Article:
Prepare Press Releases about Your Small Business

Press releases are also called news releases, and they can be used to market your small business online and in print media. A press release can highlight news or events related to your small business, and attract additional interest in your service or product.

Options for distributing your small business press release

Whether you distribute your release via traditional media or online, after you circulate it to media outlets, amplify your news in the following ways:

  • Post your release on your own website before distributing it elsewhere. That way search engines will point to your site as the origin of the content. Beyond that, when people, including reporters and bloggers, land on your site, your release can lead to unexpected and valuable coverage for your business.

  • Post your release on social media.

  • Distribute your release to those of influence to your business, including clients and those in a position to refer business your way.

  • Post the release within your company. Employees should never have to learn their own company’s news through the media.

Write a memorable small business press release

When developing news releases, whether for print or electronic distribution, first decide on an angle from which to present your news. This involves deciding what makes the facts you’re sharing timely, interesting, and worthy of media interest. Good publicists present the same news from a number of different angles — one for the local media, one for distant or national media, one for industry media, and so on.

In all cases, your release needs to cover the following points:

  • Contact information so that recipients can find out more if they want to.

  • A date that the news can be released — most often For Immediate Release but occasionally after a specified date or time.

  • A headline that’s active (in other words, it should include a verb), succinct (it should fit on no more than two lines), and benefit-oriented (it should tell what’s in the news for the media audience).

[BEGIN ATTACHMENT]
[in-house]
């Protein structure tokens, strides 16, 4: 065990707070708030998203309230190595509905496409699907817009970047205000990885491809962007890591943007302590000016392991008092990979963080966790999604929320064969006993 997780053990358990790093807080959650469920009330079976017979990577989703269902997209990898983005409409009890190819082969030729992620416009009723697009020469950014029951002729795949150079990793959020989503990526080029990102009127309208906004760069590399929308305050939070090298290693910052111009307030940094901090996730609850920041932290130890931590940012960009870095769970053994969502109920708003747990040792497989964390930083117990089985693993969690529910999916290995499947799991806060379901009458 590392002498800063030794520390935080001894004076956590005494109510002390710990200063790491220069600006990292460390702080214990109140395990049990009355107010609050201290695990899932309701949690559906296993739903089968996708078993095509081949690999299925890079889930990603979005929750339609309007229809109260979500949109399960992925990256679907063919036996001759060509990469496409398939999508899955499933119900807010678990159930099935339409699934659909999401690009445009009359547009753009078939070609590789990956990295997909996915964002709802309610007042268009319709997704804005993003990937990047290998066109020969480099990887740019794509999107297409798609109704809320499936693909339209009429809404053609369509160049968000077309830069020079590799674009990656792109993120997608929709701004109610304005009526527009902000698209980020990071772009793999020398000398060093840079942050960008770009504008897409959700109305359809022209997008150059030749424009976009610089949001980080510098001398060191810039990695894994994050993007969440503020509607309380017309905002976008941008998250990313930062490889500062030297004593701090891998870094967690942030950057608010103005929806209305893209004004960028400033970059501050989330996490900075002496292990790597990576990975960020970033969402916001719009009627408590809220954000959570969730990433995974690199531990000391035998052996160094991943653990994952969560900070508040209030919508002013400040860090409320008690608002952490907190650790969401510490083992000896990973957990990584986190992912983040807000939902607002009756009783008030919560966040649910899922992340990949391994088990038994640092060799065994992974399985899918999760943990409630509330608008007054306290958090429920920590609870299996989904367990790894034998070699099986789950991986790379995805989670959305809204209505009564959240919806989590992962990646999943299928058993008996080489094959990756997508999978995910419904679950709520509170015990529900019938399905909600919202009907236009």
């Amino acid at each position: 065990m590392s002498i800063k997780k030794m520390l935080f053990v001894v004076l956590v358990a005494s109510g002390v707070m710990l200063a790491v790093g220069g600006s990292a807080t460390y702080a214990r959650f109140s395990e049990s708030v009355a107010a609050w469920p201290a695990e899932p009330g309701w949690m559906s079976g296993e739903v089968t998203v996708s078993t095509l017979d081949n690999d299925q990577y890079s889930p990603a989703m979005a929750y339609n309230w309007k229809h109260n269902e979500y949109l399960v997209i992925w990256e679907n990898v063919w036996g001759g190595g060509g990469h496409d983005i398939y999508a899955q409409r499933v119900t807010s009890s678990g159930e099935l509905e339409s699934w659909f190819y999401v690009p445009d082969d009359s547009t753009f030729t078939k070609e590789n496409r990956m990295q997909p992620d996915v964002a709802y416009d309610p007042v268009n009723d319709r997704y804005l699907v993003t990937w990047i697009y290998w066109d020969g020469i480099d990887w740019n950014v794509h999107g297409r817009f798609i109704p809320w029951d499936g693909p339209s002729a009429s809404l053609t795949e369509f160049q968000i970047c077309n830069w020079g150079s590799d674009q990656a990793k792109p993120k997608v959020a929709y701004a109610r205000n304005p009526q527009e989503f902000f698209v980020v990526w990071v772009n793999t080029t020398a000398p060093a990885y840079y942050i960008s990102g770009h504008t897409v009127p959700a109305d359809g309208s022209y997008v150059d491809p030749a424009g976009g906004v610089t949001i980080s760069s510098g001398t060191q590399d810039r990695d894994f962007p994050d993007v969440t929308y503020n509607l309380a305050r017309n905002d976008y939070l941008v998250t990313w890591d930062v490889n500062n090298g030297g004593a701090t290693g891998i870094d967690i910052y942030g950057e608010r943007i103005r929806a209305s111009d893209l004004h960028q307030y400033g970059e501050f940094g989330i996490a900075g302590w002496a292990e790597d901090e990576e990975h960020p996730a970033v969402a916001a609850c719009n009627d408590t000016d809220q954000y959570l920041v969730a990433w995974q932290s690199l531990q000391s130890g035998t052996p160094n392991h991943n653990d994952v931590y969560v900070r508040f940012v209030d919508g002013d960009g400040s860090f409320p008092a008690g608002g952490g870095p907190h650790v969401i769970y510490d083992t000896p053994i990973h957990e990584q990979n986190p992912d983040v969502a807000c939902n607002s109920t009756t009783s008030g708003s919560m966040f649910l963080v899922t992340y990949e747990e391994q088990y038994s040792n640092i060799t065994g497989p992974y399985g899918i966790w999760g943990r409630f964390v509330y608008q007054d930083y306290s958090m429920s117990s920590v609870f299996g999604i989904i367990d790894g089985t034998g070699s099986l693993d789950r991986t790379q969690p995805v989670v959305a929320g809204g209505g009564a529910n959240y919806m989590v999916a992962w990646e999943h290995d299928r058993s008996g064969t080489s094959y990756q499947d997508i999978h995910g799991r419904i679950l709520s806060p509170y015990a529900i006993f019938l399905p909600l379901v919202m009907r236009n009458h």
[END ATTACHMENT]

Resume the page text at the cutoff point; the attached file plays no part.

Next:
• A dateline that states the city and state from which the release originated, followed by the date the release was issued.

  • A clear presentation of the facts, including a summary of who, what, where, when, why, and how in an inverted pyramid style. That means revealing the most important news details in the first sentence and unpacking your next most important facts sequentially into the following paragraphs, ending with the least important but necessary details.

  • A short closing paragraph, called a boilerplate, that summarizes information about your company.

Spotting the Good and Bad in News Releases
Attributes of Releases That Get Results Attributes of Releases That Get Tossed Out
Feature timely news about your products or services, your staff, recent legal or legislative actions, industry changes, or other items of interest to the public. Contain promotional messages, convey recycled stories that have already been covered by competing news media, or present self-serving puff pieces.
Are customized messages tailored to the audience of a specific news vehicle, often accompanied by a brief note written to an established editorial contact. Are blanket mailings that relay the same exact news to competing media with no unique angle, no offer for interviews, or no other effort to customize the story.
Contain crisp, clear, accurate, and factual language. Are full of superlatives (biggest, brightest, strongest, and so on), opinions, and hype.
Describe benefits to the target audience of the media outlet. Emphasize product features rather than benefits and use insider terminology.
Make a clear point regarding why the news is important and how and when people can act upon the information conveyed. Fail to answer the fundamental question, “Who cares?”
Use quotes from management, customers, and industry leaders. Fail to make a clear point about how the news affects your industry, your business, or, especially, your customers.
Are intriguing and believable. Are boastful or stretch the bounds of credibility.
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